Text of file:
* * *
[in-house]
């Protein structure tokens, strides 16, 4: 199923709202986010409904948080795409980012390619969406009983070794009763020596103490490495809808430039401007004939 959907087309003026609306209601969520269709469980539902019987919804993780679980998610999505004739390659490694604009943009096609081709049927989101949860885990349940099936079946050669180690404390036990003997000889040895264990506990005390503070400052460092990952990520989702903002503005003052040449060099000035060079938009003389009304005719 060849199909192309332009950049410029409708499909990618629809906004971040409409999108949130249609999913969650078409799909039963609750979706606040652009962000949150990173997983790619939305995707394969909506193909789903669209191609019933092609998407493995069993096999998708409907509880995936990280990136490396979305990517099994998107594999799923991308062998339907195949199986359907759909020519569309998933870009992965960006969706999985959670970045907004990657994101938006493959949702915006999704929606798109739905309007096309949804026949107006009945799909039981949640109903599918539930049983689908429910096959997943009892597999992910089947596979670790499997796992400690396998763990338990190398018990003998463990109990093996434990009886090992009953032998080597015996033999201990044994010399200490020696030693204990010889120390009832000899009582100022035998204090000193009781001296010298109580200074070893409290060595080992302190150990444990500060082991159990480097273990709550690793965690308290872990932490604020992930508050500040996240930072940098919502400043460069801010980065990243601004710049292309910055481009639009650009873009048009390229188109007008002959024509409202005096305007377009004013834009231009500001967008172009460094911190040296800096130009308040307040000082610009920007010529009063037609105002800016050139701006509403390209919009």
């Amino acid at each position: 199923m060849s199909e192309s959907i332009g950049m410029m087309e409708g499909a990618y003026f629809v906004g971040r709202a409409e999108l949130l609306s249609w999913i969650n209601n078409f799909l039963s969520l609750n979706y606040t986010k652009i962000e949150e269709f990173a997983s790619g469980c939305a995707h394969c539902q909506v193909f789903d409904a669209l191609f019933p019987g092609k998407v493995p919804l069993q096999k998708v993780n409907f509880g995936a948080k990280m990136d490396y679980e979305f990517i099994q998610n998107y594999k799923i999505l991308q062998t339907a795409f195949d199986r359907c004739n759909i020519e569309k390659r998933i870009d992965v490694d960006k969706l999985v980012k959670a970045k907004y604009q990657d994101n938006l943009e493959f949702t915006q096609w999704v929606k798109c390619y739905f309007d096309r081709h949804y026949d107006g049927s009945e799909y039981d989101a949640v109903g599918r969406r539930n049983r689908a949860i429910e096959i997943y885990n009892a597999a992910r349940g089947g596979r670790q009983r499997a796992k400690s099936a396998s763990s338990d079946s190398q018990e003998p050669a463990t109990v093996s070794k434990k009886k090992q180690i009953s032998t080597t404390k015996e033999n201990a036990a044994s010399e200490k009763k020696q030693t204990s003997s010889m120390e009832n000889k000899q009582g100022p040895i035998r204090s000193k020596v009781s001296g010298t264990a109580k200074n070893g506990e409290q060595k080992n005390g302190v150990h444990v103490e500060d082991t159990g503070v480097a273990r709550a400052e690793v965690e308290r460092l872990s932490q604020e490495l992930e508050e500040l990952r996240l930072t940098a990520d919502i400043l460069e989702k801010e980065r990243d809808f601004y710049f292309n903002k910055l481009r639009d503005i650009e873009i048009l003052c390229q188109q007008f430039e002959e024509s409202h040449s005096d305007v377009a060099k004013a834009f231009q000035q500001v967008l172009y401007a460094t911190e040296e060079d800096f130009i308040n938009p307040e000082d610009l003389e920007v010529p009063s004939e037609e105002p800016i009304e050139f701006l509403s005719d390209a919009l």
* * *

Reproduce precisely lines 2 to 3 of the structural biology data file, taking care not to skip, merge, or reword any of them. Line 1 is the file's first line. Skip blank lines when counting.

């Protein structure tokens, strides 16, 4: 199923709202986010409904948080795409980012390619969406009983070794009763020596103490490495809808430039401007004939 959907087309003026609306209601969520269709469980539902019987919804993780679980998610999505004739390659490694604009943009096609081709049927989101949860885990349940099936079946050669180690404390036990003997000889040895264990506990005390503070400052460092990952990520989702903002503005003052040449060099000035060079938009003389009304005719 060849199909192309332009950049410029409708499909990618629809906004971040409409999108949130249609999913969650078409799909039963609750979706606040652009962000949150990173997983790619939305995707394969909506193909789903669209191609019933092609998407493995069993096999998708409907509880995936990280990136490396979305990517099994998107594999799923991308062998339907195949199986359907759909020519569309998933870009992965960006969706999985959670970045907004990657994101938006493959949702915006999704929606798109739905309007096309949804026949107006009945799909039981949640109903599918539930049983689908429910096959997943009892597999992910089947596979670790499997796992400690396998763990338990190398018990003998463990109990093996434990009886090992009953032998080597015996033999201990044994010399200490020696030693204990010889120390009832000899009582100022035998204090000193009781001296010298109580200074070893409290060595080992302190150990444990500060082991159990480097273990709550690793965690308290872990932490604020992930508050500040996240930072940098919502400043460069801010980065990243601004710049292309910055481009639009650009873009048009390229188109007008002959024509409202005096305007377009004013834009231009500001967008172009460094911190040296800096130009308040307040000082610009920007010529009063037609105002800016050139701006509403390209919009």
């Amino acid at each position: 199923m060849s199909e192309s959907i332009g950049m410029m087309e409708g499909a990618y003026f629809v906004g971040r709202a409409e999108l949130l609306s249609w999913i969650n209601n078409f799909l039963s969520l609750n979706y606040t986010k652009i962000e949150e269709f990173a997983s790619g469980c939305a995707h394969c539902q909506v193909f789903d409904a669209l191609f019933p019987g092609k998407v493995p919804l069993q096999k998708v993780n409907f509880g995936a948080k990280m990136d490396y679980e979305f990517i099994q998610n998107y594999k799923i999505l991308q062998t339907a795409f195949d199986r359907c004739n759909i020519e569309k390659r998933i870009d992965v490694d960006k969706l999985v980012k959670a970045k907004y604009q990657d994101n938006l943009e493959f949702t915006q096609w999704v929606k798109c390619y739905f309007d096309r081709h949804y026949d107006g049927s009945e799909y039981d989101a949640v109903g599918r969406r539930n049983r689908a949860i429910e096959i997943y885990n009892a597999a992910r349940g089947g596979r670790q009983r499997a796992k400690s099936a396998s763990s338990d079946s190398q018990e003998p050669a463990t109990v093996s070794k434990k009886k090992q180690i009953s032998t080597t404390k015996e033999n201990a036990a044994s010399e200490k009763k020696q030693t204990s003997s010889m120390e009832n000889k000899q009582g100022p040895i035998r204090s000193k020596v009781s001296g010298t264990a109580k200074n070893g506990e409290q060595k080992n005390g302190v150990h444990v103490e500060d082991t159990g503070v480097a273990r709550a400052e690793v965690e308290r460092l872990s932490q604020e490495l992930e508050e500040l990952r996240l930072t940098a990520d919502i400043l460069e989702k801010e980065r990243d809808f601004y710049f292309n903002k910055l481009r639009d503005i650009e873009i048009l003052c390229q188109q007008f430039e002959e024509s409202h040449s005096d305007v377009a060099k004013a834009f231009q000035q500001v967008l172009y401007a460094t911190e040296e060079d800096f130009i308040n938009p307040e000082d610009l003389e920007v010529p009063s004939e037609e105002p800016i009304e050139f701006l509403s005719d390209a919009l």